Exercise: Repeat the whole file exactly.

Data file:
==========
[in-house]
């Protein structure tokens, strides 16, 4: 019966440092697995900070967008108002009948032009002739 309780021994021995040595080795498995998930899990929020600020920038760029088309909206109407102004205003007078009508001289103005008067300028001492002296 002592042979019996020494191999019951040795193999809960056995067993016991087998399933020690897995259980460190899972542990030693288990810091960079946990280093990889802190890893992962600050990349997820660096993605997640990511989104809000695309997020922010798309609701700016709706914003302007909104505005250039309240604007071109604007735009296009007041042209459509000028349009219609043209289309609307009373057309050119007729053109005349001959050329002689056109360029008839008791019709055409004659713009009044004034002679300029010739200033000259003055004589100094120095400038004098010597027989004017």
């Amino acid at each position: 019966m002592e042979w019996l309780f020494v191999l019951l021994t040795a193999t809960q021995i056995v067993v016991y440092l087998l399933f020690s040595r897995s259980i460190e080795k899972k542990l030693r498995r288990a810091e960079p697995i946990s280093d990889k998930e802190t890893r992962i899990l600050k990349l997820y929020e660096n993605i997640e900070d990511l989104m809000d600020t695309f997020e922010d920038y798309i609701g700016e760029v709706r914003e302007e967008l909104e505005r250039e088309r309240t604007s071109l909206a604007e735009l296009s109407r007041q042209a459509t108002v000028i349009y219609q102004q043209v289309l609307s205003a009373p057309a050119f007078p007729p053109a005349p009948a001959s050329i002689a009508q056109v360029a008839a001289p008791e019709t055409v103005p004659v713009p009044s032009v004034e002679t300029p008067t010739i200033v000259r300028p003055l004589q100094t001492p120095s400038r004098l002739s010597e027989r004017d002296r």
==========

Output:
[in-house]
């Protein structure tokens, strides 16, 4: 019966440092697995900070967008108002009948032009002739 309780021994021995040595080795498995998930899990929020600020920038760029088309909206109407102004205003007078009508001289103005008067300028001492002296 002592042979019996020494191999019951040795193999809960056995067993016991087998399933020690897995259980460190899972542990030693288990810091960079946990280093990889802190890893992962600050990349997820660096993605997640990511989104809000695309997020922010798309609701700016709706914003302007909104505005250039309240604007071109604007735009296009007041042209459509000028349009219609043209289309609307009373057309050119007729053109005349001959050329002689056109360029008839008791019709055409004659713009009044004034002679300029010739200033000259003055004589100094120095400038004098010597027989004017």
């Amino acid at each position: 019966m002592e042979w019996l309780f020494v191999l019951l021994t040795a193999t809960q021995i056995v067993v016991y440092l087998l399933f020690s040595r897995s259980i460190e080795k899972k542990l030693r498995r288990a810091e960079p697995i946990s280093d990889k998930e802190t890893r992962i899990l600050k990349l997820y929020e660096n993605i997640e900070d990511l989104m809000d600020t695309f997020e922010d920038y798309i609701g700016e760029v709706r914003e302007e967008l909104e505005r250039e088309r309240t604007s071109l909206a604007e735009l296009s109407r007041q042209a459509t108002v000028i349009y219609q102004q043209v289309l609307s205003a009373p057309a050119f007078p007729p053109a005349p009948a001959s050329i002689a009508q056109v360029a008839a001289p008791e019709t055409v103005p004659v713009p009044s032009v004034e002679t300029p008067t010739i200033v000259r300028p003055l004589q100094t001492p120095s400038r004098l002739s010597e027989r004017d002296r």